Calculate A Lump Sum Payment
Many structured settlement websites often feature a calculator that can aid you with figuring out your lump sum payment. However, what a calculator can't figure are the variables that will affect how the final numbers should be interpreted. Let's look at this idea in detail.
Many companies are offering the choice of a pension in the form of a lump sum, not for you; but because it looks good on their balance books at the end of the year. However, as it turns out, there are occasions when a lump sum might be more valuable to you too. We are not just talking about a choice that will provide you with the most money. If you can get the same longevity and benefit out of a lump sum as you could an annuity, many would still take the lump sum, because it keeps you in control of your money.
When calculating a lump sum payment for a pension, you need to take into consideration the type you are dealing with. In pension terms, a single life, means the money will stop at the beneficiaries death, while a 50 percent joint survivor means the spouse will continue getting half, and 100 percent means both partners will be covered with the entire amount for the remainder of their life.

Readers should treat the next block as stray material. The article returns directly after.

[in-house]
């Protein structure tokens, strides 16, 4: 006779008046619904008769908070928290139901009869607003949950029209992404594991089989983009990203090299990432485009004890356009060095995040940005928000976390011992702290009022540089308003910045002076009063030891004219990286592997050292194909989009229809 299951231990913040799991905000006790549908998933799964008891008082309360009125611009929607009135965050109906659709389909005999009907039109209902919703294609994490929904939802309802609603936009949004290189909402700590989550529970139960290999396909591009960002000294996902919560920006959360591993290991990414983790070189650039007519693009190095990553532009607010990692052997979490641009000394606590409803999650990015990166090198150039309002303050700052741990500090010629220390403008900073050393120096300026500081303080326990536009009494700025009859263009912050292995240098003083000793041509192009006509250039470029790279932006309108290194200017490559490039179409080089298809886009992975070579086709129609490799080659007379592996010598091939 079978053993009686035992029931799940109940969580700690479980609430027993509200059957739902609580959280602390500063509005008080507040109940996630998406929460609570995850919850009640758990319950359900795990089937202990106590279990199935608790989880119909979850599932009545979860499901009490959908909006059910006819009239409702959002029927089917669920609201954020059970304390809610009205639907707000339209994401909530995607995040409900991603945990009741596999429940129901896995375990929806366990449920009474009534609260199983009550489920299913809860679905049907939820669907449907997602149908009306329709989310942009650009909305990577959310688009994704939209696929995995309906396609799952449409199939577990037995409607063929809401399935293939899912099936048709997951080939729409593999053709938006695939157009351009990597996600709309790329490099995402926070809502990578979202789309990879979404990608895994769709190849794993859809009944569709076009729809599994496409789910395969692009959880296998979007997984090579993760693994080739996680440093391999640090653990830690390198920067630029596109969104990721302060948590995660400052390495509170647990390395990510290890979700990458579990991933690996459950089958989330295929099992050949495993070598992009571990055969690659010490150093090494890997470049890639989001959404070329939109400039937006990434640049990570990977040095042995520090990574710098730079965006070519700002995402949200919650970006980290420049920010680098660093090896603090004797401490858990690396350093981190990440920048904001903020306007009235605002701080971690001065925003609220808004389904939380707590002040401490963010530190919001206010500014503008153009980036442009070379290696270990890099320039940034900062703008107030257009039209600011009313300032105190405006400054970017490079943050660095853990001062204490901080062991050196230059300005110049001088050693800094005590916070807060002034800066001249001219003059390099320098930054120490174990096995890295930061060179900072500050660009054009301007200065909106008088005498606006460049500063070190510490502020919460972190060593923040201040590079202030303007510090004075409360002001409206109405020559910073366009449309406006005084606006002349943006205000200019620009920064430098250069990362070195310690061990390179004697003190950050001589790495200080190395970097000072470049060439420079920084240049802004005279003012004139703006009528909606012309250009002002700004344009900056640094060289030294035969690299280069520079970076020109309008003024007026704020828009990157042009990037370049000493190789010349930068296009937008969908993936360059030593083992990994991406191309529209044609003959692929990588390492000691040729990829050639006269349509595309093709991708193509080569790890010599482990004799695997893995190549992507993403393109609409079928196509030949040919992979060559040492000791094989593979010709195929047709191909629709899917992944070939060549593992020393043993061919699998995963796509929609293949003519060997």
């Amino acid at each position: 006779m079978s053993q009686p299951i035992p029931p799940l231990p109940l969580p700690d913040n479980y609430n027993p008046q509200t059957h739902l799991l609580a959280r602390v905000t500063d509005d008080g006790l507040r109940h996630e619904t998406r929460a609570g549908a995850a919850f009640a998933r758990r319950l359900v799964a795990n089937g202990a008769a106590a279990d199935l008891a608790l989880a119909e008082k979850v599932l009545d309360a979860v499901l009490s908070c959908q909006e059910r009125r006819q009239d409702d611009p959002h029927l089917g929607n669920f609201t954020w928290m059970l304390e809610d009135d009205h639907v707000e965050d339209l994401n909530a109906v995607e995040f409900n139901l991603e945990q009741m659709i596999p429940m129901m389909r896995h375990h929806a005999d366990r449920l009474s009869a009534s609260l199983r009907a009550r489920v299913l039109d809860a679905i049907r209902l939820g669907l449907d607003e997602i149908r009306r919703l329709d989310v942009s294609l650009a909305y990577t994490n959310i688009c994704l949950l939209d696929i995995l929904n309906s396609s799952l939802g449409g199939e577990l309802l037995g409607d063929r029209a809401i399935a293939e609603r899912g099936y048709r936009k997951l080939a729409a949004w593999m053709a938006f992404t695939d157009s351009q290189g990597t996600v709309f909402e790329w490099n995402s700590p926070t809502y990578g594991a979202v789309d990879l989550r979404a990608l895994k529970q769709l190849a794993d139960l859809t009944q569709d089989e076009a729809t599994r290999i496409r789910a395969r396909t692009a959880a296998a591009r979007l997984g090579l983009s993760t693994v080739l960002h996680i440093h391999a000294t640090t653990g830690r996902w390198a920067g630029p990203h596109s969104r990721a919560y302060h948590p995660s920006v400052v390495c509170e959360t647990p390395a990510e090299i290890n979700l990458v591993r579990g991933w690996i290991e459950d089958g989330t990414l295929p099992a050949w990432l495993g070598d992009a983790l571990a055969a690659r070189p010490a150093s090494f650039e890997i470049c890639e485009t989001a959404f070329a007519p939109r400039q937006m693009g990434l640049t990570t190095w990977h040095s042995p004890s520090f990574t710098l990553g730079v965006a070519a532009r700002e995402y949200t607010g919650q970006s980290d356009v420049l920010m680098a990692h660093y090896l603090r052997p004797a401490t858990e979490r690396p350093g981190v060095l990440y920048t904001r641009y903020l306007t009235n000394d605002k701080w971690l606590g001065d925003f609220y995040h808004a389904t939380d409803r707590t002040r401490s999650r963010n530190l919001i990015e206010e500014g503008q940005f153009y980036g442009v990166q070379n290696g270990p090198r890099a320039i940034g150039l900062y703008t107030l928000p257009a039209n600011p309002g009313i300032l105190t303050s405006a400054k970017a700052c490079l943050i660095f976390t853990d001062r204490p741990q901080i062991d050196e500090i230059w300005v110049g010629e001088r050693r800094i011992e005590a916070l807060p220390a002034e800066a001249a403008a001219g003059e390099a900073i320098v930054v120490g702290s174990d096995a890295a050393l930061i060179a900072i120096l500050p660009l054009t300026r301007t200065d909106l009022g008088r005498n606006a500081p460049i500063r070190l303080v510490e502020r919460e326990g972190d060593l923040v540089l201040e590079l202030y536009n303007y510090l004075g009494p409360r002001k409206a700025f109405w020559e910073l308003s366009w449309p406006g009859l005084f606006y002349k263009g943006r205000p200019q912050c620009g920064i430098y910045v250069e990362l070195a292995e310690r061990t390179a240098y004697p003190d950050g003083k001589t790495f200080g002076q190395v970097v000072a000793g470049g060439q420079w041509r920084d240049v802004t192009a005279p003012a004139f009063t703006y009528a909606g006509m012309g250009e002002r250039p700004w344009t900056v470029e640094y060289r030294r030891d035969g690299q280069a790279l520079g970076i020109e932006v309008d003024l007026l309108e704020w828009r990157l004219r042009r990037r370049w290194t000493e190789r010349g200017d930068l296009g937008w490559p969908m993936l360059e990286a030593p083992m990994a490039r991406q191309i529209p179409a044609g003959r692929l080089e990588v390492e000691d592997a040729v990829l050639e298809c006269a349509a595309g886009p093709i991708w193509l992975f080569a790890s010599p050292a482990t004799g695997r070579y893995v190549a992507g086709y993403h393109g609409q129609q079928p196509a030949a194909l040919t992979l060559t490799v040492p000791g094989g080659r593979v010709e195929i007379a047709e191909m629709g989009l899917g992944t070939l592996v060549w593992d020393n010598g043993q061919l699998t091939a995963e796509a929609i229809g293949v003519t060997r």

Another important number is your expected lifespan. An pension will only payoff if you can enjoy its benefits beyond the value of the lump sum you would get. For instance, if you have a single life plan, and are in poor health, you have a better chance of creating a nice nest egg for you and your family by making the most of a lump sum.
Keep in mind, if a lump sum does not work out, you can always purchase a commercial annuity. For that matter, a pension plan can also be sold for a lump sum, so you are never completely stuck. However, keep in mind that a wrong choice can cost you money, so it is better to get it right the first time.